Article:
Published: May 8, 2016
Saudi Arabia’s Vision 2030 paves the way for a country more reliant on investments than on oil exports.
On April 25th, Saudi Arabia announced ambitious plans for a post-oil era, with a view to radically overhauling the economy. Vision 2030, a package of economic and social policies, was introduced by Deputy Crown Prince Mohammed bin Salman on national television, following months of hype.
Billed as the biggest economic shakeup since the founding of Saudi Arabia, the plan is intended to gradually wean the country off its ‘addiction’ to oil revenues, enabling it to “live without oil by 2020”. It will include the privatisation of state assets, including the energy giant Aramco, and the creation of a US$2 trillion sovereign wealth fund from the proceeds.
Saudi Arabia’s dependence on oil has long been flagged up as a concern. While not an issue during the boom years, when expensive crude reserves made the country an economic force to be reckoned with, plummeting oil prices since 2014 have forced the country to dig deep.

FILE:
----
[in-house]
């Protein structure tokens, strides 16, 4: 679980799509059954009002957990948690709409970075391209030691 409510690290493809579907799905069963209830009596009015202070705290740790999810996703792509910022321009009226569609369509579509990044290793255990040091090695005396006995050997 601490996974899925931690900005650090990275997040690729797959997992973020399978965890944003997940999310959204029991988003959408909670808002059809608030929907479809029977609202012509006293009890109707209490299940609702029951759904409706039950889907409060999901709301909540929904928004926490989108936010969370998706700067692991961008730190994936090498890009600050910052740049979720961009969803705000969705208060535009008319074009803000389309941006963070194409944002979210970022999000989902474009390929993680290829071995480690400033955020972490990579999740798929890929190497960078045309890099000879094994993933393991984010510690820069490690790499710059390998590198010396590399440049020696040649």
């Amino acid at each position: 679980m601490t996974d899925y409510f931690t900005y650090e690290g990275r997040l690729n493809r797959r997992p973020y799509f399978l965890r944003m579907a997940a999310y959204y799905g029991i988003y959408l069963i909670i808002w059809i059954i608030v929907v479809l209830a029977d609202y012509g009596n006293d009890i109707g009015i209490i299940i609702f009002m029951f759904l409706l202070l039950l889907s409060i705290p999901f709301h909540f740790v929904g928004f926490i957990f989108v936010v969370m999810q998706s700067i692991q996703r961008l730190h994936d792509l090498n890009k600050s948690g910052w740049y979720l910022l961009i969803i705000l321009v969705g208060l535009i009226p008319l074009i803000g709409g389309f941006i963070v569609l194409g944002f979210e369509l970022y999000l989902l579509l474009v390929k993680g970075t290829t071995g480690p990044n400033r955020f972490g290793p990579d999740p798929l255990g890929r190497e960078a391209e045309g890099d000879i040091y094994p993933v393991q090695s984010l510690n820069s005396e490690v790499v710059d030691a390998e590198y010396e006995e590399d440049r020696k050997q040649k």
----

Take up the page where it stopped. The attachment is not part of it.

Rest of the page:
While, in 2015, over 70% of government revenues still came from oil, this reliance does not seem sustainable in the long-term. Even if oil prices start to rise, the global movement away from fossil fuels suggests an uncertain future.
"The vision has nothing to do with crude prices," said bin Salman in the interview. "If the oil price goes back up it would greatly support the vision but it does not need high prices. We can deal with the lowest prices possible."
Under the new plan, the country will sell off around 5% of Aramco, which has been estimated as the most valuable company the world. Through growing its public investment fund, it will aim to become a major player in global markets, moving from its status as the world’s 19th largest economy into the top 15.
The plans also include tax increases, spending and subsidy cuts and a new visa system to allow expat Arabs and Muslims to work long-term in the country. It will also open the door to increased investment in mineral mining, and the development of a Saudi military industry.
To date, the response from analysts has been broadly optimistic. The International Monetary Fund has praised the plan as “ambitious and far-reaching”, while warning that it may prove difficult to implement.